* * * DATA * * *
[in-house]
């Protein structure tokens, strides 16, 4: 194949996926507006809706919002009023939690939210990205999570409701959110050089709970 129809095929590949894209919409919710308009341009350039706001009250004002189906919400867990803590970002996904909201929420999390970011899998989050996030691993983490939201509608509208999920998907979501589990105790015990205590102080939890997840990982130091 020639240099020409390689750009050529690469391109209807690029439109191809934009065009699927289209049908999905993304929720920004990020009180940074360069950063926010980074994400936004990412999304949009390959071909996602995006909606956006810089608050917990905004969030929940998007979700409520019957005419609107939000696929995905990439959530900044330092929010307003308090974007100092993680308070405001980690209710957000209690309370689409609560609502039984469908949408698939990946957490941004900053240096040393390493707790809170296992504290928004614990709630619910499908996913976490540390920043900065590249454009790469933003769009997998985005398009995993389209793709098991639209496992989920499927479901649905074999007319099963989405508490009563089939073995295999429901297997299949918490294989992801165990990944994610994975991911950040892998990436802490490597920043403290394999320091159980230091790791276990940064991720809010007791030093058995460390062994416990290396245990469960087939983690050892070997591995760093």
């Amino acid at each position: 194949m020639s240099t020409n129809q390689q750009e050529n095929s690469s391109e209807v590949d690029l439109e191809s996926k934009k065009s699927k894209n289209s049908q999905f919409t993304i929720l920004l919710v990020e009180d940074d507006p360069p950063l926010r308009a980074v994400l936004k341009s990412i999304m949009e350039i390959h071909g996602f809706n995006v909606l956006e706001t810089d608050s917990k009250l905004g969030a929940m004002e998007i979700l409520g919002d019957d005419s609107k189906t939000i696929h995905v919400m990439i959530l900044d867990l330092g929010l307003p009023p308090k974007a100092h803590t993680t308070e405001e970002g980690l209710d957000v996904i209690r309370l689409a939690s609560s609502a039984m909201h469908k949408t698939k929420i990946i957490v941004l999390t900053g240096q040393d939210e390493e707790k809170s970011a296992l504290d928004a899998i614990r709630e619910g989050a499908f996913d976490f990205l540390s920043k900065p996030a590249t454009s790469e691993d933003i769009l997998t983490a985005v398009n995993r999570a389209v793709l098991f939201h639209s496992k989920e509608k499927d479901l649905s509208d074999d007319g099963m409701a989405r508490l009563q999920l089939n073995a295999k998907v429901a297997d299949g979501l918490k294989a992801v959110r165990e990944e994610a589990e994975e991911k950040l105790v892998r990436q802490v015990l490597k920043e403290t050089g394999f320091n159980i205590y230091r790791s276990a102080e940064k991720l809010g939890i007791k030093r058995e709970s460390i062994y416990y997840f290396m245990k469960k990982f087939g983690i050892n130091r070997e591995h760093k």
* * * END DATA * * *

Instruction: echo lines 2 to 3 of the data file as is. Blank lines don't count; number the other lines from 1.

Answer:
């Protein structure tokens, strides 16, 4: 194949996926507006809706919002009023939690939210990205999570409701959110050089709970 129809095929590949894209919409919710308009341009350039706001009250004002189906919400867990803590970002996904909201929420999390970011899998989050996030691993983490939201509608509208999920998907979501589990105790015990205590102080939890997840990982130091 020639240099020409390689750009050529690469391109209807690029439109191809934009065009699927289209049908999905993304929720920004990020009180940074360069950063926010980074994400936004990412999304949009390959071909996602995006909606956006810089608050917990905004969030929940998007979700409520019957005419609107939000696929995905990439959530900044330092929010307003308090974007100092993680308070405001980690209710957000209690309370689409609560609502039984469908949408698939990946957490941004900053240096040393390493707790809170296992504290928004614990709630619910499908996913976490540390920043900065590249454009790469933003769009997998985005398009995993389209793709098991639209496992989920499927479901649905074999007319099963989405508490009563089939073995295999429901297997299949918490294989992801165990990944994610994975991911950040892998990436802490490597920043403290394999320091159980230091790791276990940064991720809010007791030093058995460390062994416990290396245990469960087939983690050892070997591995760093």
């Amino acid at each position: 194949m020639s240099t020409n129809q390689q750009e050529n095929s690469s391109e209807v590949d690029l439109e191809s996926k934009k065009s699927k894209n289209s049908q999905f919409t993304i929720l920004l919710v990020e009180d940074d507006p360069p950063l926010r308009a980074v994400l936004k341009s990412i999304m949009e350039i390959h071909g996602f809706n995006v909606l956006e706001t810089d608050s917990k009250l905004g969030a929940m004002e998007i979700l409520g919002d019957d005419s609107k189906t939000i696929h995905v919400m990439i959530l900044d867990l330092g929010l307003p009023p308090k974007a100092h803590t993680t308070e405001e970002g980690l209710d957000v996904i209690r309370l689409a939690s609560s609502a039984m909201h469908k949408t698939k929420i990946i957490v941004l999390t900053g240096q040393d939210e390493e707790k809170s970011a296992l504290d928004a899998i614990r709630e619910g989050a499908f996913d976490f990205l540390s920043k900065p996030a590249t454009s790469e691993d933003i769009l997998t983490a985005v398009n995993r999570a389209v793709l098991f939201h639209s496992k989920e509608k499927d479901l649905s509208d074999d007319g099963m409701a989405r508490l009563q999920l089939n073995a295999k998907v429901a297997d299949g979501l918490k294989a992801v959110r165990e990944e994610a589990e994975e991911k950040l105790v892998r990436q802490v015990l490597k920043e403290t050089g394999f320091n159980i205590y230091r790791s276990a102080e940064k991720l809010g939890i007791k030093r058995e709970s460390i062994y416990y997840f290396m245990k469960k990982f087939g983690i050892n130091r070997e591995h760093k």